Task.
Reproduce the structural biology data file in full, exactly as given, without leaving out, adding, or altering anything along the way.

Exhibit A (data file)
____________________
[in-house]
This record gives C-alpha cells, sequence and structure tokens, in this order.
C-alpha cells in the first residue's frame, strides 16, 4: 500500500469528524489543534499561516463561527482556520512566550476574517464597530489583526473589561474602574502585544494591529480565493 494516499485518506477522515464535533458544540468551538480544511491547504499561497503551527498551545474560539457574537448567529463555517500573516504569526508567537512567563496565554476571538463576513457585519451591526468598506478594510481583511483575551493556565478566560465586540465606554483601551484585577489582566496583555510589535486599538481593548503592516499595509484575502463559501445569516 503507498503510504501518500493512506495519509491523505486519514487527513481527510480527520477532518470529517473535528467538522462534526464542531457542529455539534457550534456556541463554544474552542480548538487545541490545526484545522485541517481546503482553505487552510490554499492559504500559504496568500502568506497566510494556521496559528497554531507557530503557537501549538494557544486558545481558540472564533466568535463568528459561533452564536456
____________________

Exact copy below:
[in-house]
This record gives C-alpha cells, sequence and structure tokens, in this order.
C-alpha cells in the first residue's frame, strides 16, 4: 500500500469528524489543534499561516463561527482556520512566550476574517464597530489583526473589561474602574502585544494591529480565493 494516499485518506477522515464535533458544540468551538480544511491547504499561497503551527498551545474560539457574537448567529463555517500573516504569526508567537512567563496565554476571538463576513457585519451591526468598506478594510481583511483575551493556565478566560465586540465606554483601551484585577489582566496583555510589535486599538481593548503592516499595509484575502463559501445569516 503507498503510504501518500493512506495519509491523505486519514487527513481527510480527520477532518470529517473535528467538522462534526464542531457542529455539534457550534456556541463554544474552542480548538487545541490545526484545522485541517481546503482553505487552510490554499492559504500559504496568500502568506497566510494556521496559528497554531507557530503557537501549538494557544486558545481558540472564533466568535463568528459561533452564536456